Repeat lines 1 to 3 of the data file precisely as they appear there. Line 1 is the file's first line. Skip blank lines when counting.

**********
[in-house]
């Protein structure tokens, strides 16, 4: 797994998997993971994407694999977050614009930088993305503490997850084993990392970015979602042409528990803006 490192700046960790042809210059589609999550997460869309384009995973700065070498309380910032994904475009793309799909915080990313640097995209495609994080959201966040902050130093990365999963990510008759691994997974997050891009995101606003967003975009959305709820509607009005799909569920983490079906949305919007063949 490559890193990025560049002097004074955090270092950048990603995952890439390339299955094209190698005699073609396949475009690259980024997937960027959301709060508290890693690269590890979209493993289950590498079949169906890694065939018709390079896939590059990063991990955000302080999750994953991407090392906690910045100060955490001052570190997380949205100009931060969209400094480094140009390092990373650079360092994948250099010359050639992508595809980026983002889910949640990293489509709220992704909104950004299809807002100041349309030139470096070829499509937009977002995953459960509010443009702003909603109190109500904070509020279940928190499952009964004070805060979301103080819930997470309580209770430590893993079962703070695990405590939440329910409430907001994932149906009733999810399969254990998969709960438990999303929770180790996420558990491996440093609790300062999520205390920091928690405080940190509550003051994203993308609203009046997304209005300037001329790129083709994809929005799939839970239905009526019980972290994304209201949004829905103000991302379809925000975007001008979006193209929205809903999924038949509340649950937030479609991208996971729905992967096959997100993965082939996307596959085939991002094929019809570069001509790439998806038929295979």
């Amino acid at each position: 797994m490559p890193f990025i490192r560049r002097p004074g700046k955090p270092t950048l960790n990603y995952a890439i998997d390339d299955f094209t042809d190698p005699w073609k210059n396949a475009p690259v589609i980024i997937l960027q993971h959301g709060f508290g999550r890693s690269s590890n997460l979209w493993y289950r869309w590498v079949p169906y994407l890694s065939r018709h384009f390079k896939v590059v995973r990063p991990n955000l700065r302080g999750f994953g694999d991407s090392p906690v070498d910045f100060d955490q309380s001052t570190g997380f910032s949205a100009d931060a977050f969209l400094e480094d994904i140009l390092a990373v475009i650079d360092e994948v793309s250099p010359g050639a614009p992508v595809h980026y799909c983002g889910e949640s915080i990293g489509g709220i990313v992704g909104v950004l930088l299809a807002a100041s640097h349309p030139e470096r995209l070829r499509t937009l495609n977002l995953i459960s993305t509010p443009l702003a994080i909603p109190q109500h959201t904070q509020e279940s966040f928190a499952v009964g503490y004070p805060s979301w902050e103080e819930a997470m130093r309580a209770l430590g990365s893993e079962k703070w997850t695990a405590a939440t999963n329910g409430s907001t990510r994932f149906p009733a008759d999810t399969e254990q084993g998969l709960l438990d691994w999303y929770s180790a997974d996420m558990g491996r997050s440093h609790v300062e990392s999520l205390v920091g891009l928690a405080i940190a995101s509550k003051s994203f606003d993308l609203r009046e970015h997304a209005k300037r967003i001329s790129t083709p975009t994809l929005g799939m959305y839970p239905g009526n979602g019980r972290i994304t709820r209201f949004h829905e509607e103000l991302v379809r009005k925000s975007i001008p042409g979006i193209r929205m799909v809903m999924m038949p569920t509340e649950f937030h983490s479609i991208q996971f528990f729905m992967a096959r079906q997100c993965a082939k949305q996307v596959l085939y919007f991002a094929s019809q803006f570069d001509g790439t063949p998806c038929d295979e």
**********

[in-house]
């Protein structure tokens, strides 16, 4: 797994998997993971994407694999977050614009930088993305503490997850084993990392970015979602042409528990803006 490192700046960790042809210059589609999550997460869309384009995973700065070498309380910032994904475009793309799909915080990313640097995209495609994080959201966040902050130093990365999963990510008759691994997974997050891009995101606003967003975009959305709820509607009005799909569920983490079906949305919007063949 490559890193990025560049002097004074955090270092950048990603995952890439390339299955094209190698005699073609396949475009690259980024997937960027959301709060508290890693690269590890979209493993289950590498079949169906890694065939018709390079896939590059990063991990955000302080999750994953991407090392906690910045100060955490001052570190997380949205100009931060969209400094480094140009390092990373650079360092994948250099010359050639992508595809980026983002889910949640990293489509709220992704909104950004299809807002100041349309030139470096070829499509937009977002995953459960509010443009702003909603109190109500904070509020279940928190499952009964004070805060979301103080819930997470309580209770430590893993079962703070695990405590939440329910409430907001994932149906009733999810399969254990998969709960438990999303929770180790996420558990491996440093609790300062999520205390920091928690405080940190509550003051994203993308609203009046997304209005300037001329790129083709994809929005799939839970239905009526019980972290994304209201949004829905103000991302379809925000975007001008979006193209929205809903999924038949509340649950937030479609991208996971729905992967096959997100993965082939996307596959085939991002094929019809570069001509790439998806038929295979």
């Amino acid at each position: 797994m490559p890193f990025i490192r560049r002097p004074g700046k955090p270092t950048l960790n990603y995952a890439i998997d390339d299955f094209t042809d190698p005699w073609k210059n396949a475009p690259v589609i980024i997937l960027q993971h959301g709060f508290g999550r890693s690269s590890n997460l979209w493993y289950r869309w590498v079949p169906y994407l890694s065939r018709h384009f390079k896939v590059v995973r990063p991990n955000l700065r302080g999750f994953g694999d991407s090392p906690v070498d910045f100060d955490q309380s001052t570190g997380f910032s949205a100009d931060a977050f969209l400094e480094d994904i140009l390092a990373v475009i650079d360092e994948v793309s250099p010359g050639a614009p992508v595809h980026y799909c983002g889910e949640s915080i990293g489509g709220i990313v992704g909104v950004l930088l299809a807002a100041s640097h349309p030139e470096r995209l070829r499509t937009l495609n977002l995953i459960s993305t509010p443009l702003a994080i909603p109190q109500h959201t904070q509020e279940s966040f928190a499952v009964g503490y004070p805060s979301w902050e103080e819930a997470m130093r309580a209770l430590g990365s893993e079962k703070w997850t695990a405590a939440t999963n329910g409430s907001t990510r994932f149906p009733a008759d999810t399969e254990q084993g998969l709960l438990d691994w999303y929770s180790a997974d996420m558990g491996r997050s440093h609790v300062e990392s999520l205390v920091g891009l928690a405080i940190a995101s509550k003051s994203f606003d993308l609203r009046e970015h997304a209005k300037r967003i001329s790129t083709p975009t994809l929005g799939m959305y839970p239905g009526n979602g019980r972290i994304t709820r209201f949004h829905e509607e103000l991302v379809r009005k925000s975007i001008p042409g979006i193209r929205m799909v809903m999924m038949p569920t509340e649950f937030h983490s479609i991208q996971f528990f729905m992967a096959r079906q997100c993965a082939k949305q996307v596959l085939y919007f991002a094929s019809q803006f570069d001509g790439t063949p998806c038929d295979e």